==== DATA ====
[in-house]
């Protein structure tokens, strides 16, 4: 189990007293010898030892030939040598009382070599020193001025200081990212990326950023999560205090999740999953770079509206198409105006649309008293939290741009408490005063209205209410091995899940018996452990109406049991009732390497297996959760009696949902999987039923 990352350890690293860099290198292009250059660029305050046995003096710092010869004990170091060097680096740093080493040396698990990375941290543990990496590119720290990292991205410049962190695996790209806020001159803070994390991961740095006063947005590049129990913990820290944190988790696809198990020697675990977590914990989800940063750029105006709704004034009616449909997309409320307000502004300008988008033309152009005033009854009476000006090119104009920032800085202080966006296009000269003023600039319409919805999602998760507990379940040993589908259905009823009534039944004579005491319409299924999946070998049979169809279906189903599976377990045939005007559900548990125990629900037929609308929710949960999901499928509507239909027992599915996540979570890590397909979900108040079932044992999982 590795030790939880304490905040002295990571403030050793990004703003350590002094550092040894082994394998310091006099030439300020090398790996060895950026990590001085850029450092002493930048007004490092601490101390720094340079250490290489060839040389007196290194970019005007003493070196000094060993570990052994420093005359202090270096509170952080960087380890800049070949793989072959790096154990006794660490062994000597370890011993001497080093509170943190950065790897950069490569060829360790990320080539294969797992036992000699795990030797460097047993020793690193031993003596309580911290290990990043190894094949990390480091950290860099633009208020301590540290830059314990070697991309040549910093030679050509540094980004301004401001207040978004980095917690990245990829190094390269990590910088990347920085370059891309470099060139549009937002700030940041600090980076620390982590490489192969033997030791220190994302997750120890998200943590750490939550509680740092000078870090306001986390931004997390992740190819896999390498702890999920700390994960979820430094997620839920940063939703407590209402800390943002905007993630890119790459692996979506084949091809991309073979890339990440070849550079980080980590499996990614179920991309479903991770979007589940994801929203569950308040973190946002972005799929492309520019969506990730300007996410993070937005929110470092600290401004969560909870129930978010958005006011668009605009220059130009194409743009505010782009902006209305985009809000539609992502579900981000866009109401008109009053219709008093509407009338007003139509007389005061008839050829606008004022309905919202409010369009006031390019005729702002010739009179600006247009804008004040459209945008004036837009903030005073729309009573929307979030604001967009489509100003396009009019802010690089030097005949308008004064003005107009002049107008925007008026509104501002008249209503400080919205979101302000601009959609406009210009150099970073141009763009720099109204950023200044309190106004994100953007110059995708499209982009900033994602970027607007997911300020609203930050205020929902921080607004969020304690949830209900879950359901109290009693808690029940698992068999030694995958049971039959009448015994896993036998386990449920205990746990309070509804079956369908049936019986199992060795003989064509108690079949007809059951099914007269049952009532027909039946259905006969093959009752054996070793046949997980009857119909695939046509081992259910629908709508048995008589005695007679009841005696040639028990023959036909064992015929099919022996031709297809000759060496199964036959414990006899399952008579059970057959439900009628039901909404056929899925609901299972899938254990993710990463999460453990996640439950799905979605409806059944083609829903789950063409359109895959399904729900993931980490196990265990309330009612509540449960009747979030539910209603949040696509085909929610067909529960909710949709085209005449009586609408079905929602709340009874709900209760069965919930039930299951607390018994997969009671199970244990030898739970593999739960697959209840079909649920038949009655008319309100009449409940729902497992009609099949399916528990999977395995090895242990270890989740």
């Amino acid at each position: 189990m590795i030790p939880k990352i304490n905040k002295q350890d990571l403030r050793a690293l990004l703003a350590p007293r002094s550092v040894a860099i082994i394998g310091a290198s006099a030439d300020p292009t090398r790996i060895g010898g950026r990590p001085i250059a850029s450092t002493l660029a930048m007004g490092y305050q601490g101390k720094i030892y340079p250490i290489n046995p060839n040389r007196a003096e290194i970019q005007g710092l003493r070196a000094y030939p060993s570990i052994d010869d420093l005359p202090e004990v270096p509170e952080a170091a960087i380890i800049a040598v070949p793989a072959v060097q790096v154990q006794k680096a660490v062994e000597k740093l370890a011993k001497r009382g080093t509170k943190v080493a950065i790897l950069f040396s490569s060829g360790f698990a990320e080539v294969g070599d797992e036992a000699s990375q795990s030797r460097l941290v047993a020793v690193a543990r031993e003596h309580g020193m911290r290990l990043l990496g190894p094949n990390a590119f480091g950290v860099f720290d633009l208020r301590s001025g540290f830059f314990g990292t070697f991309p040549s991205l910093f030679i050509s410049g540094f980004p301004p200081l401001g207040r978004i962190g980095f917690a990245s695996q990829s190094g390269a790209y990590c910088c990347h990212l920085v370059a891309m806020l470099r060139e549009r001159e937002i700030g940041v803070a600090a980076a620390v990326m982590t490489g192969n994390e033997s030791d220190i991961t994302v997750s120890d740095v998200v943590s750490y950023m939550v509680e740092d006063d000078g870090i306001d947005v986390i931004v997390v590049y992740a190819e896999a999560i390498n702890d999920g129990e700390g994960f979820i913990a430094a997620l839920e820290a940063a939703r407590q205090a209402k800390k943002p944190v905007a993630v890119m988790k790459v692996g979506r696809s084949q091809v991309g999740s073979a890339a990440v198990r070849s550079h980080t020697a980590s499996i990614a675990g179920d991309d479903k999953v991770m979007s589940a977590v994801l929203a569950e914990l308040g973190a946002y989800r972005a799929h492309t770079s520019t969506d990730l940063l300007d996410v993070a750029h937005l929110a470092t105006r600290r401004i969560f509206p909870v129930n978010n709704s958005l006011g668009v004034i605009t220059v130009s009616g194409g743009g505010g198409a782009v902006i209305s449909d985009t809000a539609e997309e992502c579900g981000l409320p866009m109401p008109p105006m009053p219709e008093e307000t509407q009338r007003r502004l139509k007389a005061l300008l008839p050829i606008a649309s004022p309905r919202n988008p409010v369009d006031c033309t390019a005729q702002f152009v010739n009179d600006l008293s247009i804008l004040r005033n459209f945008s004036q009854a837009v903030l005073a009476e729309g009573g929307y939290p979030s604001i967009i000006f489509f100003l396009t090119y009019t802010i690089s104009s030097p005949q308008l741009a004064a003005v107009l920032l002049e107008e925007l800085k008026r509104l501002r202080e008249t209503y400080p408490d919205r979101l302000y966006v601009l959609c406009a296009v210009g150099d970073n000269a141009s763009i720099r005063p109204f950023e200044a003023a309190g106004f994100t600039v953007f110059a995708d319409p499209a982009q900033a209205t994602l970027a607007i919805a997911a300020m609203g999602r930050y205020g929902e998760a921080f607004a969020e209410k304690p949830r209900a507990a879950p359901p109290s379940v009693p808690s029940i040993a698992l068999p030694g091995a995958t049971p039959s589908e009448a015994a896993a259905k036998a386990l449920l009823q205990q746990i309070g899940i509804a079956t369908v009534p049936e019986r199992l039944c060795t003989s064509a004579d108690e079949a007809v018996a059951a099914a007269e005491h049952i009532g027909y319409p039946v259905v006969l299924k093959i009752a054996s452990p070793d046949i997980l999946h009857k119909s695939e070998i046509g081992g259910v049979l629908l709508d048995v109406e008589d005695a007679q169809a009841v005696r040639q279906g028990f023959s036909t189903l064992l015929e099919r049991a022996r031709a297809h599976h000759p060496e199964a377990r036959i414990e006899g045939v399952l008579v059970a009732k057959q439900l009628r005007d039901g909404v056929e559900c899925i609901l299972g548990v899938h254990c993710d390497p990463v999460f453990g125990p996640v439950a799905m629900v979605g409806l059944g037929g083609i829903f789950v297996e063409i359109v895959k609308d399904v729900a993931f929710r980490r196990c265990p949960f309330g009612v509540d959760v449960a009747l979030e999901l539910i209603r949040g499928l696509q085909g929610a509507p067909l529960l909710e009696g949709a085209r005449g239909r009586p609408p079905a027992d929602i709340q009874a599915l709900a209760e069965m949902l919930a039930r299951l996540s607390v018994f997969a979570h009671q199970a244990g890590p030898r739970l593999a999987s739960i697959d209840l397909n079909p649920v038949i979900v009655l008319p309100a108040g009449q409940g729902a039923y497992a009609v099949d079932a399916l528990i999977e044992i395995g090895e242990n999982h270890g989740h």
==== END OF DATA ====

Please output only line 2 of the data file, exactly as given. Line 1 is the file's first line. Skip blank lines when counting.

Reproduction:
């Protein structure tokens, strides 16, 4: 189990007293010898030892030939040598009382070599020193001025200081990212990326950023999560205090999740999953770079509206198409105006649309008293939290741009408490005063209205209410091995899940018996452990109406049991009732390497297996959760009696949902999987039923 990352350890690293860099290198292009250059660029305050046995003096710092010869004990170091060097680096740093080493040396698990990375941290543990990496590119720290990292991205410049962190695996790209806020001159803070994390991961740095006063947005590049129990913990820290944190988790696809198990020697675990977590914990989800940063750029105006709704004034009616449909997309409320307000502004300008988008033309152009005033009854009476000006090119104009920032800085202080966006296009000269003023600039319409919805999602998760507990379940040993589908259905009823009534039944004579005491319409299924999946070998049979169809279906189903599976377990045939005007559900548990125990629900037929609308929710949960999901499928509507239909027992599915996540979570890590397909979900108040079932044992999982 590795030790939880304490905040002295990571403030050793990004703003350590002094550092040894082994394998310091006099030439300020090398790996060895950026990590001085850029450092002493930048007004490092601490101390720094340079250490290489060839040389007196290194970019005007003493070196000094060993570990052994420093005359202090270096509170952080960087380890800049070949793989072959790096154990006794660490062994000597370890011993001497080093509170943190950065790897950069490569060829360790990320080539294969797992036992000699795990030797460097047993020793690193031993003596309580911290290990990043190894094949990390480091950290860099633009208020301590540290830059314990070697991309040549910093030679050509540094980004301004401001207040978004980095917690990245990829190094390269990590910088990347920085370059891309470099060139549009937002700030940041600090980076620390982590490489192969033997030791220190994302997750120890998200943590750490939550509680740092000078870090306001986390931004997390992740190819896999390498702890999920700390994960979820430094997620839920940063939703407590209402800390943002905007993630890119790459692996979506084949091809991309073979890339990440070849550079980080980590499996990614179920991309479903991770979007589940994801929203569950308040973190946002972005799929492309520019969506990730300007996410993070937005929110470092600290401004969560909870129930978010958005006011668009605009220059130009194409743009505010782009902006209305985009809000539609992502579900981000866009109401008109009053219709008093509407009338007003139509007389005061008839050829606008004022309905919202409010369009006031390019005729702002010739009179600006247009804008004040459209945008004036837009903030005073729309009573929307979030604001967009489509100003396009009019802010690089030097005949308008004064003005107009002049107008925007008026509104501002008249209503400080919205979101302000601009959609406009210009150099970073141009763009720099109204950023200044309190106004994100953007110059995708499209982009900033994602970027607007997911300020609203930050205020929902921080607004969020304690949830209900879950359901109290009693808690029940698992068999030694995958049971039959009448015994896993036998386990449920205990746990309070509804079956369908049936019986199992060795003989064509108690079949007809059951099914007269049952009532027909039946259905006969093959009752054996070793046949997980009857119909695939046509081992259910629908709508048995008589005695007679009841005696040639028990023959036909064992015929099919022996031709297809000759060496199964036959414990006899399952008579059970057959439900009628039901909404056929899925609901299972899938254990993710990463999460453990996640439950799905979605409806059944083609829903789950063409359109895959399904729900993931980490196990265990309330009612509540449960009747979030539910209603949040696509085909929610067909529960909710949709085209005449009586609408079905929602709340009874709900209760069965919930039930299951607390018994997969009671199970244990030898739970593999739960697959209840079909649920038949009655008319309100009449409940729902497992009609099949399916528990999977395995090895242990270890989740």